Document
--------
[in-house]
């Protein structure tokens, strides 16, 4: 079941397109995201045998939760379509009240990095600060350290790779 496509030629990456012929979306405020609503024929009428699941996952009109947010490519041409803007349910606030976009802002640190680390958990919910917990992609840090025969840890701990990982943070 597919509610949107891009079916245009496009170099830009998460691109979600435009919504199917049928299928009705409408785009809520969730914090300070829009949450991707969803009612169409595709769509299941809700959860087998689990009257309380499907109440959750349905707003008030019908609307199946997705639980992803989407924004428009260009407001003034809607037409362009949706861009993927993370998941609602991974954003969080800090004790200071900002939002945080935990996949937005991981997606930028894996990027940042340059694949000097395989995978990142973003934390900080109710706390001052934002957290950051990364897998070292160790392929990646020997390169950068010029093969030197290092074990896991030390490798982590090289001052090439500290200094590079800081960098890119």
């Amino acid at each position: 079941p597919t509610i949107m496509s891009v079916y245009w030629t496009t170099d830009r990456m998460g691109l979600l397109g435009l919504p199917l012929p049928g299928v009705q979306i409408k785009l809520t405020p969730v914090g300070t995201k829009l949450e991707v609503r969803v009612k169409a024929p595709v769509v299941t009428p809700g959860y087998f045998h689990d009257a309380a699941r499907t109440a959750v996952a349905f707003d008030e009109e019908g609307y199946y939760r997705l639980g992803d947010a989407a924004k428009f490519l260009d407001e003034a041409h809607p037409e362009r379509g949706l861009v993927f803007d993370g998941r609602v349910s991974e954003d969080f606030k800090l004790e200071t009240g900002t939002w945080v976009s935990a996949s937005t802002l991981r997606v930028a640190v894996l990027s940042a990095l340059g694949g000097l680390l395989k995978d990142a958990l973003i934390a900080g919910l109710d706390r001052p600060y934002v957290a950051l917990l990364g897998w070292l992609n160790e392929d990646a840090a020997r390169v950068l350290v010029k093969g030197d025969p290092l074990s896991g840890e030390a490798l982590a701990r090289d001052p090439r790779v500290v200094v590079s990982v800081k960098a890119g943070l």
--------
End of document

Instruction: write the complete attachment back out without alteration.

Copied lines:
[in-house]
């Protein structure tokens, strides 16, 4: 079941397109995201045998939760379509009240990095600060350290790779 496509030629990456012929979306405020609503024929009428699941996952009109947010490519041409803007349910606030976009802002640190680390958990919910917990992609840090025969840890701990990982943070 597919509610949107891009079916245009496009170099830009998460691109979600435009919504199917049928299928009705409408785009809520969730914090300070829009949450991707969803009612169409595709769509299941809700959860087998689990009257309380499907109440959750349905707003008030019908609307199946997705639980992803989407924004428009260009407001003034809607037409362009949706861009993927993370998941609602991974954003969080800090004790200071900002939002945080935990996949937005991981997606930028894996990027940042340059694949000097395989995978990142973003934390900080109710706390001052934002957290950051990364897998070292160790392929990646020997390169950068010029093969030197290092074990896991030390490798982590090289001052090439500290200094590079800081960098890119």
């Amino acid at each position: 079941p597919t509610i949107m496509s891009v079916y245009w030629t496009t170099d830009r990456m998460g691109l979600l397109g435009l919504p199917l012929p049928g299928v009705q979306i409408k785009l809520t405020p969730v914090g300070t995201k829009l949450e991707v609503r969803v009612k169409a024929p595709v769509v299941t009428p809700g959860y087998f045998h689990d009257a309380a699941r499907t109440a959750v996952a349905f707003d008030e009109e019908g609307y199946y939760r997705l639980g992803d947010a989407a924004k428009f490519l260009d407001e003034a041409h809607p037409e362009r379509g949706l861009v993927f803007d993370g998941r609602v349910s991974e954003d969080f606030k800090l004790e200071t009240g900002t939002w945080v976009s935990a996949s937005t802002l991981r997606v930028a640190v894996l990027s940042a990095l340059g694949g000097l680390l395989k995978d990142a958990l973003i934390a900080g919910l109710d706390r001052p600060y934002v957290a950051l917990l990364g897998w070292l992609n160790e392929d990646a840090a020997r390169v950068l350290v010029k093969g030197d025969p290092l074990s896991g840890e030390a490798l982590a701990r090289d001052p090439r790779v500290v200094v590079s990982v800081k960098a890119g943070l």